Employers need to do more to help breastfeeding moms

accreditation
A special room at work makes life a lot easier for breastfeeding mothers.
A special room at work makes life a lot easier for breastfeeding mothers.

Protections may be in place for employees who breastfeed, but the onus is on working moms to seek out the resources they need, according to a University of Georgia survey.

"We know that there are benefits of breastfeeding for both the mother and the infant, and we know that returning to work is a significant challenge for breastfeeding continuation," said lead author Rachel McCardel, a doctoral student in UGA's College of Public Health.

"There is a collective experience that we wanted to explore and learn how we can make this better," McCardel said in a university news release.

Federal regulations enacted more than 10 years ago require employers to provide unpaid break time and a space other than a restroom for employees to breastfeed or pump milk.

A private space at work

McCardel and co-author Heather Padilla interviewed 52 female employees from a variety of positions. They asked the women about their experiences combining breastfeeding and work, as well as their access to private rooms, breast pumps and lactation consultants.

Nearly 79% of respondents said they had a private space at work to express milk. About two-thirds had break time to breastfeed. But lactation consultants and breast pumps were less common.

A little effort by employers could correct that, said Padilla, an assistant professor of health promotion and behaviour at the university.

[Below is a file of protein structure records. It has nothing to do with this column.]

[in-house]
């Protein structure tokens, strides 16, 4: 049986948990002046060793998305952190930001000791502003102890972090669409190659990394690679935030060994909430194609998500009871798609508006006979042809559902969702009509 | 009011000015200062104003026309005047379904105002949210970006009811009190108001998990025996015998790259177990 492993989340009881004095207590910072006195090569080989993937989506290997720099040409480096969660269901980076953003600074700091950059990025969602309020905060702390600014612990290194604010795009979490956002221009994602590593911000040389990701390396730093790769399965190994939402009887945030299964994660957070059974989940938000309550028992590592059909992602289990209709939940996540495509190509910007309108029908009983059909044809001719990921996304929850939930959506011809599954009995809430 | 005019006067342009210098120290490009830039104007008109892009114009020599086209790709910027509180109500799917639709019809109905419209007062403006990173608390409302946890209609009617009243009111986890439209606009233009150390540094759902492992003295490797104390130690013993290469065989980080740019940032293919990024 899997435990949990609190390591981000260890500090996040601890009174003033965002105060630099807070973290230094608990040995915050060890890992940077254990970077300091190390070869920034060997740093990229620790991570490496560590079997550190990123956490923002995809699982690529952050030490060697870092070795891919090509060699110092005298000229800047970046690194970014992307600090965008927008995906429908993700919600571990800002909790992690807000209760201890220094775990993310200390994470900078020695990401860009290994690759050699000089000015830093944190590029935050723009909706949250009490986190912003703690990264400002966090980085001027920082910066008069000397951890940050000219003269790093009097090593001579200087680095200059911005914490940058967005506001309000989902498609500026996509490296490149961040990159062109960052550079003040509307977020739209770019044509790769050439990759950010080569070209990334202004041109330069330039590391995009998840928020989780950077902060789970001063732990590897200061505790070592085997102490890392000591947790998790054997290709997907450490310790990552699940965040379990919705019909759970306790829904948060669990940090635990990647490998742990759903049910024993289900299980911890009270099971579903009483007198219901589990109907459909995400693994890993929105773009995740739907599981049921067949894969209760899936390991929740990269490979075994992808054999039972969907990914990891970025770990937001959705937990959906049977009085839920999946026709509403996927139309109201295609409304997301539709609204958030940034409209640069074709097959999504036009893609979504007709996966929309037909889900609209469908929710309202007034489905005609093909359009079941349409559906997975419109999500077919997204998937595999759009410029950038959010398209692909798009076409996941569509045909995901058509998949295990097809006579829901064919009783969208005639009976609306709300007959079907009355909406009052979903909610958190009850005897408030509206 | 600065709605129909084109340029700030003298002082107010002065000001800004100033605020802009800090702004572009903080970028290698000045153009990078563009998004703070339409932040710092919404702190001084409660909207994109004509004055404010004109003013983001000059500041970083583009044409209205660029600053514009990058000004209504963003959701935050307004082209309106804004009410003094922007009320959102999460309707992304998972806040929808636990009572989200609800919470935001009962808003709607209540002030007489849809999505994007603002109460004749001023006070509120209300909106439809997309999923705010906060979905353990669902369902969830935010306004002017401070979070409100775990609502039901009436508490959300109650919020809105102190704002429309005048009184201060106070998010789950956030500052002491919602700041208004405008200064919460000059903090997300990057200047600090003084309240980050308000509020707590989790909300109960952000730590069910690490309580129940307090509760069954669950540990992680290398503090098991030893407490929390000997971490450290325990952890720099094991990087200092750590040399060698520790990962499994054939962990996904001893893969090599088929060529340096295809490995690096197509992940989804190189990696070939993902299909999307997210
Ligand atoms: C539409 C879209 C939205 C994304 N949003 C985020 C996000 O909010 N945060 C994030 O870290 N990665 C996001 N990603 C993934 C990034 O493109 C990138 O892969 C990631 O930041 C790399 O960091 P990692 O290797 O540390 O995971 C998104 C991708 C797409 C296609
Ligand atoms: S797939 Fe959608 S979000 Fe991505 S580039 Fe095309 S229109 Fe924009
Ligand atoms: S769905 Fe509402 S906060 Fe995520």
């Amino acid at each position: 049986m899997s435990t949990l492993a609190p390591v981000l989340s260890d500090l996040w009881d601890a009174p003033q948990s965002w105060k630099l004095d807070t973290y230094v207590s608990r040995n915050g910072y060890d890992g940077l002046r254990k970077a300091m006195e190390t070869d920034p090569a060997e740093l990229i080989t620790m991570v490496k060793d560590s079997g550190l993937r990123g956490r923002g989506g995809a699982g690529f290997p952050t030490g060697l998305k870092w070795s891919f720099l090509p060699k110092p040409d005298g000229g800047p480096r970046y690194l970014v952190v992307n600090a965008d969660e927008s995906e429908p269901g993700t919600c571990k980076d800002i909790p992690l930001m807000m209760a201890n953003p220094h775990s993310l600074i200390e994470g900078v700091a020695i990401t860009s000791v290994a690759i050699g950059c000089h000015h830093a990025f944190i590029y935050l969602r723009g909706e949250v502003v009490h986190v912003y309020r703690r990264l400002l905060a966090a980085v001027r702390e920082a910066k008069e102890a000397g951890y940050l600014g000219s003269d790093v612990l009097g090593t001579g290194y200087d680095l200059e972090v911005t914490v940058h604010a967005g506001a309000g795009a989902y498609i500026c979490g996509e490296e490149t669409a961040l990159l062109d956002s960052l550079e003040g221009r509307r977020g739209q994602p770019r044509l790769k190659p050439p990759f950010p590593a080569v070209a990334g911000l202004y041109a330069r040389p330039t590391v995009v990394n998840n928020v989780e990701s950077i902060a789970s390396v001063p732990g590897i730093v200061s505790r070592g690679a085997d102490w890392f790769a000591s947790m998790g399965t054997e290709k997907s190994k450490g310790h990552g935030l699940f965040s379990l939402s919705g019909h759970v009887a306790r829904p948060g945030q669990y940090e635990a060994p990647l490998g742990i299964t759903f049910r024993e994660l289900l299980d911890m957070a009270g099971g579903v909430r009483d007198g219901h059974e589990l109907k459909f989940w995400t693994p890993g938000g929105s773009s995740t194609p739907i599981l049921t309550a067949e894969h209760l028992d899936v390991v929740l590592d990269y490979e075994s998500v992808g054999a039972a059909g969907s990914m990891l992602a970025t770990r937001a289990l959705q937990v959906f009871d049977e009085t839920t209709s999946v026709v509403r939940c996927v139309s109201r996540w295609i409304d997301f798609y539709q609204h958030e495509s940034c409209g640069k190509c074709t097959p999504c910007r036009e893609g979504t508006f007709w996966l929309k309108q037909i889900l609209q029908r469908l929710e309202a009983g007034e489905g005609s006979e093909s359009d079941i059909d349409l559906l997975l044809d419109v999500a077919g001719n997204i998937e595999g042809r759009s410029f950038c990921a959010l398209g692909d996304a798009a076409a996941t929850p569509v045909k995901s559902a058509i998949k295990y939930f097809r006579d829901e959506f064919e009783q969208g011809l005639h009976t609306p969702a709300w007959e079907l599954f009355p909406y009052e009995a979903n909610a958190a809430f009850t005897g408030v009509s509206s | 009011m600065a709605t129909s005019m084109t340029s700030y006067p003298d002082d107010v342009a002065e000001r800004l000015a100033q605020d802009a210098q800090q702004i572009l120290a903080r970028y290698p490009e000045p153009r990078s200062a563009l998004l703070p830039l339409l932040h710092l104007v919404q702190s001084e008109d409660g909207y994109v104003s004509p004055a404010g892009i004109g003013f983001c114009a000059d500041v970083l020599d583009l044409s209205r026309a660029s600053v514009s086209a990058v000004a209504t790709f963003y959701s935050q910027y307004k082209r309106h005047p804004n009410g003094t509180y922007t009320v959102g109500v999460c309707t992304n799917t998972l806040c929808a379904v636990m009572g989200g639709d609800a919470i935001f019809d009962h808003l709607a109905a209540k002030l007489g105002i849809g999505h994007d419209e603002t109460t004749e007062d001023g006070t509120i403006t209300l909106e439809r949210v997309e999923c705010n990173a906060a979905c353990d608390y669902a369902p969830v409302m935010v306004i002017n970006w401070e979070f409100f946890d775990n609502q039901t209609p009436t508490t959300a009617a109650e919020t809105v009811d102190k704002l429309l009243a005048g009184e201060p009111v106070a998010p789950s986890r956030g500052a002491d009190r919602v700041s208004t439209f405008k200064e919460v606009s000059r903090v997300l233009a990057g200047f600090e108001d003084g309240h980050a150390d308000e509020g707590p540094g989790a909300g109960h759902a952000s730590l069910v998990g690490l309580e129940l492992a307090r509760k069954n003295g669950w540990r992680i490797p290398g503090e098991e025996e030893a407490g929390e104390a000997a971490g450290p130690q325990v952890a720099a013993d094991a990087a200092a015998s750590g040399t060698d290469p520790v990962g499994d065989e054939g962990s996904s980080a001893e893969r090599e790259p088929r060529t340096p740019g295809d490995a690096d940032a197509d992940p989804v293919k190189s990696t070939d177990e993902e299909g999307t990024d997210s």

"Designate a person who is responsible for making sure that women who are preparing for the birth of their baby understand what resources they have available to them when they return to work," she suggested. This could be a supervisor, human resources director of a mentor.

A crucial part of work-life balance

Employers need to make it easier for women to work and raise young children. "It shouldn't be a choice of one or the other," Padilla said.

McCardel agreed.

"According to the most recent Workplace Health in America Survey, we're now seeing about 46% of worksites are offering some sort of health promotion programming, but only 8% offer lactation resources," she said, calling that "a crucial part of work-life balance, especially for new mothers."

The study was published recently in the journal Workplace Health & Safety.

Image credit: iStock

We live in a world where facts and fiction get blurred
In times of uncertainty you need journalism you can trust. For 14 free days, you can have access to a world of in-depth analyses, investigative journalism, top opinions and a range of features. Journalism strengthens democracy. Invest in the future today. Thereafter you will be billed R75 per month. You can cancel anytime and if you cancel within 14 days you won't be billed. 
Subscribe to News24
Voting Booth
A Section 89 panel headed by former chief justice Sandile Ngcobo found President Cyril Ramaphosa has an impeachable case to answer on the Phala Phala scandal.
Please select an option Oops! Something went wrong, please try again later.
Results
Ramaphosa should do the honourable thing and immediately resign.
25% - 870 votes
Ramaphosa should follow due process and submit himself to an impeachment hearing.
30% - 1072 votes
Ramaphosa should fight the findings in court and keep his job at all costs
45% - 1601 votes
Vote
Rand - Dollar
17.56
-0.0%
Rand - Pound
21.59
-0.3%
Rand - Euro
18.50
-0.3%
Rand - Aus dollar
11.92
-0.2%
Rand - Yen
0.13
-0.2%
Gold
1,797.91
0.0%
Silver
23.15
0.0%
Palladium
1,900.00
0.0%
Platinum
1,020.00
0.0%
Brent Crude
85.57
-1.5%
Top 40
68,238
-0.9%
All Share
74,323
-0.9%
Resource 10
74,020
-2.7%
Industrial 25
91,592
-0.6%
Financial 15
15,398
+0.8%
All JSE data delayed by at least 15 minutes Iress logo
Editorial feedback and complaints

Contact the public editor with feedback for our journalists, complaints, queries or suggestions about articles on News24.

LEARN MORE